Friday, April 16, 2010

if I have all metaphors for love, but don't eat worms...

I came across an interesting story about William Reyburn in an unlikely demonstration of love:
When asked to eat singed caterpillars, Reyburn rose to the challenge and ate.  When he did, the people said, "White man Kaka is eating caterpillars.  He really has a black heart."  The pans were emptied.  Each one took a mouthful of water, rinsed his mouth and spat the water to one side, belched loudly, said "thank you, Ndjambie (God)", arose and departed.  My notes on that night contain this one line: "an emptied pan of caterpillars is more convincing than all the empty metaphors of love which missionaries are prone to expend on the heathen." (William Reyburn, Meaning Across Cultures, 1981, pg 473.)
I am constantly shocked by pastors and missionaries who essentially reject--if not hate--their host culture, be it their home culture or their target culture.  These people have a martyr complex for "suffering for Jesus."  That complex taints their ministry and effectiveness.  There are certainly things in all cultures which would irritate the daylights out of any sane person.  However, what if loving these "irritants" and "undesirables" is the key to communicating the love of God and the truth of the gospel in a true and compelling way?  Are we willing to be like Jesus and be fully incarnational?  Our cultures did more than vex him!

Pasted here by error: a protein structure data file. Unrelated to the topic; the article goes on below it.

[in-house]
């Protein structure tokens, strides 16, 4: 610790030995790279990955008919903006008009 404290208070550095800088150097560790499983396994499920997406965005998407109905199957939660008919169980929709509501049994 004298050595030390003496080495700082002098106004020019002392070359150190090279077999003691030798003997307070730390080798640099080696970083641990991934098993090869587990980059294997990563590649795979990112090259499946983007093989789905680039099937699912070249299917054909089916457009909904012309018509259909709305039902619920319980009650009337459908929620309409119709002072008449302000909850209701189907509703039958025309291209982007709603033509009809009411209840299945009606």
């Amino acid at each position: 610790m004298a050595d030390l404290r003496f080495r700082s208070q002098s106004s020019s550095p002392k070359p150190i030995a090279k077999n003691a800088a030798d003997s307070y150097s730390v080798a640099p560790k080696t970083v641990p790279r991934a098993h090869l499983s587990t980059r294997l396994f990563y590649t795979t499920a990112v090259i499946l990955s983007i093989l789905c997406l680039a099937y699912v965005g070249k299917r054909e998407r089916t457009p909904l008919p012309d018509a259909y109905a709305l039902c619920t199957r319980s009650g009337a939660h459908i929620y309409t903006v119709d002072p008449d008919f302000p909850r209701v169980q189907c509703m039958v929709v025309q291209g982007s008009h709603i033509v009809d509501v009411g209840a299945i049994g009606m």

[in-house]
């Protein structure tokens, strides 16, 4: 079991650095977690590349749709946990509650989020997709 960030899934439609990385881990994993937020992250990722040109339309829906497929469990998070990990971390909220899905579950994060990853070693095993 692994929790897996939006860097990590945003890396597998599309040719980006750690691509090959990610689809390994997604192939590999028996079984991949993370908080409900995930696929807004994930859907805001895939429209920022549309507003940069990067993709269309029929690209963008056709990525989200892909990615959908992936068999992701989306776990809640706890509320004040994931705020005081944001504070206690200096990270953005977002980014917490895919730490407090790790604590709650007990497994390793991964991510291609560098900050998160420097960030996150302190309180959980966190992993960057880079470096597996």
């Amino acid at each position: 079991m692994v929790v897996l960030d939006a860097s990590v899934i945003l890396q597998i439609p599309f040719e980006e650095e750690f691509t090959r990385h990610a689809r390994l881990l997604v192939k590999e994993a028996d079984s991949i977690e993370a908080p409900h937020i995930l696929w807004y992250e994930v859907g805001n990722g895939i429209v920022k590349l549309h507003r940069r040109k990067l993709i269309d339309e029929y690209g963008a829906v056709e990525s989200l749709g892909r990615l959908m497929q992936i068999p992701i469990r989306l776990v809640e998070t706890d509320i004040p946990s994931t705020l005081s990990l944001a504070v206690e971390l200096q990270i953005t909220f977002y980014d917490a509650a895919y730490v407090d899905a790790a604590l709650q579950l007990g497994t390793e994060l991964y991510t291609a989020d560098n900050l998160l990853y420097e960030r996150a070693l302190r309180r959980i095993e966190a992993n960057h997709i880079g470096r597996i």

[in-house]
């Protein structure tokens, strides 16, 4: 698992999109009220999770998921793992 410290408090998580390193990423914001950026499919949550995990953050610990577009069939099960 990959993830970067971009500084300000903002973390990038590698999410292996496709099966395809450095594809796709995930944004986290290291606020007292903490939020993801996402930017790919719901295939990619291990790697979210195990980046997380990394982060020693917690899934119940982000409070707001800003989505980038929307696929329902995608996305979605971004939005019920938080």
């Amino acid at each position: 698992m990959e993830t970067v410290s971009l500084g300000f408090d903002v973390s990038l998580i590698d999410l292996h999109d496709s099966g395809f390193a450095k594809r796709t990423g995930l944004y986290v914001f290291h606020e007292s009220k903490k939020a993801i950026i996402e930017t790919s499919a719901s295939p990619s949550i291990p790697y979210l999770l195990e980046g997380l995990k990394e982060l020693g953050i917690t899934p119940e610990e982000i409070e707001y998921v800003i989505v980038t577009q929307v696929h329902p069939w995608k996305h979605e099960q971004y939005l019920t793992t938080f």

Worms anyone?

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